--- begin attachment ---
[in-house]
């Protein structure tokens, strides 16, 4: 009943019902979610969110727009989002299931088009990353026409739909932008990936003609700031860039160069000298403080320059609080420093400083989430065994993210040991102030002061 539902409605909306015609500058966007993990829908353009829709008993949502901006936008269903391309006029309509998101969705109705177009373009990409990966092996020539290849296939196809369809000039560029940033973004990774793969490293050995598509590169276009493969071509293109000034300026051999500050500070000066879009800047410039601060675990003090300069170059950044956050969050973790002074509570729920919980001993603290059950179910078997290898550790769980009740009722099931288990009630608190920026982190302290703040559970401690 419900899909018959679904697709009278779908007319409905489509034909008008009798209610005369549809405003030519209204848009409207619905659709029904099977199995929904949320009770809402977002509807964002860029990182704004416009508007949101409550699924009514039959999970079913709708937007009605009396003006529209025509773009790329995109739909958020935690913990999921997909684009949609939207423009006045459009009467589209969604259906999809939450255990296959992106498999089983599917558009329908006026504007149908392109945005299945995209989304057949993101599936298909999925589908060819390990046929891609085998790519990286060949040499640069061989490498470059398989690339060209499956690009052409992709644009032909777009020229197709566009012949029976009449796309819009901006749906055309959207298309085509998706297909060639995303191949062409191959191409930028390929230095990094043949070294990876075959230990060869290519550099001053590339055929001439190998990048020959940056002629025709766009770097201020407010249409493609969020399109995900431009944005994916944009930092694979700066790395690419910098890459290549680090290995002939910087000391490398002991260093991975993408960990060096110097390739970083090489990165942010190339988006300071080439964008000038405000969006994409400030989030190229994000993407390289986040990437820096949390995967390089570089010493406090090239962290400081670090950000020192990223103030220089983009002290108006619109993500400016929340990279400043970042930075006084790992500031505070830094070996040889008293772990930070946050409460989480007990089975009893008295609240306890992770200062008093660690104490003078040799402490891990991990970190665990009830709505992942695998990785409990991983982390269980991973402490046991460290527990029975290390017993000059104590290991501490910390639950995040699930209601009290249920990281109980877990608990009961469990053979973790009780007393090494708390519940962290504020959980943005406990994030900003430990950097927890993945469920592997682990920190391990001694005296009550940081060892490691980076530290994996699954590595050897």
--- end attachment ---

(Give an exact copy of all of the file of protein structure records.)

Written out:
[in-house]
């Protein structure tokens, strides 16, 4: 009943019902979610969110727009989002299931088009990353026409739909932008990936003609700031860039160069000298403080320059609080420093400083989430065994993210040991102030002061 539902409605909306015609500058966007993990829908353009829709008993949502901006936008269903391309006029309509998101969705109705177009373009990409990966092996020539290849296939196809369809000039560029940033973004990774793969490293050995598509590169276009493969071509293109000034300026051999500050500070000066879009800047410039601060675990003090300069170059950044956050969050973790002074509570729920919980001993603290059950179910078997290898550790769980009740009722099931288990009630608190920026982190302290703040559970401690 419900899909018959679904697709009278779908007319409905489509034909008008009798209610005369549809405003030519209204848009409207619905659709029904099977199995929904949320009770809402977002509807964002860029990182704004416009508007949101409550699924009514039959999970079913709708937007009605009396003006529209025509773009790329995109739909958020935690913990999921997909684009949609939207423009006045459009009467589209969604259906999809939450255990296959992106498999089983599917558009329908006026504007149908392109945005299945995209989304057949993101599936298909999925589908060819390990046929891609085998790519990286060949040499640069061989490498470059398989690339060209499956690009052409992709644009032909777009020229197709566009012949029976009449796309819009901006749906055309959207298309085509998706297909060639995303191949062409191959191409930028390929230095990094043949070294990876075959230990060869290519550099001053590339055929001439190998990048020959940056002629025709766009770097201020407010249409493609969020399109995900431009944005994916944009930092694979700066790395690419910098890459290549680090290995002939910087000391490398002991260093991975993408960990060096110097390739970083090489990165942010190339988006300071080439964008000038405000969006994409400030989030190229994000993407390289986040990437820096949390995967390089570089010493406090090239962290400081670090950000020192990223103030220089983009002290108006619109993500400016929340990279400043970042930075006084790992500031505070830094070996040889008293772990930070946050409460989480007990089975009893008295609240306890992770200062008093660690104490003078040799402490891990991990970190665990009830709505992942695998990785409990991983982390269980991973402490046991460290527990029975290390017993000059104590290991501490910390639950995040699930209601009290249920990281109980877990608990009961469990053979973790009780007393090494708390519940962290504020959980943005406990994030900003430990950097927890993945469920592997682990920190391990001694005296009550940081060892490691980076530290994996699954590595050897």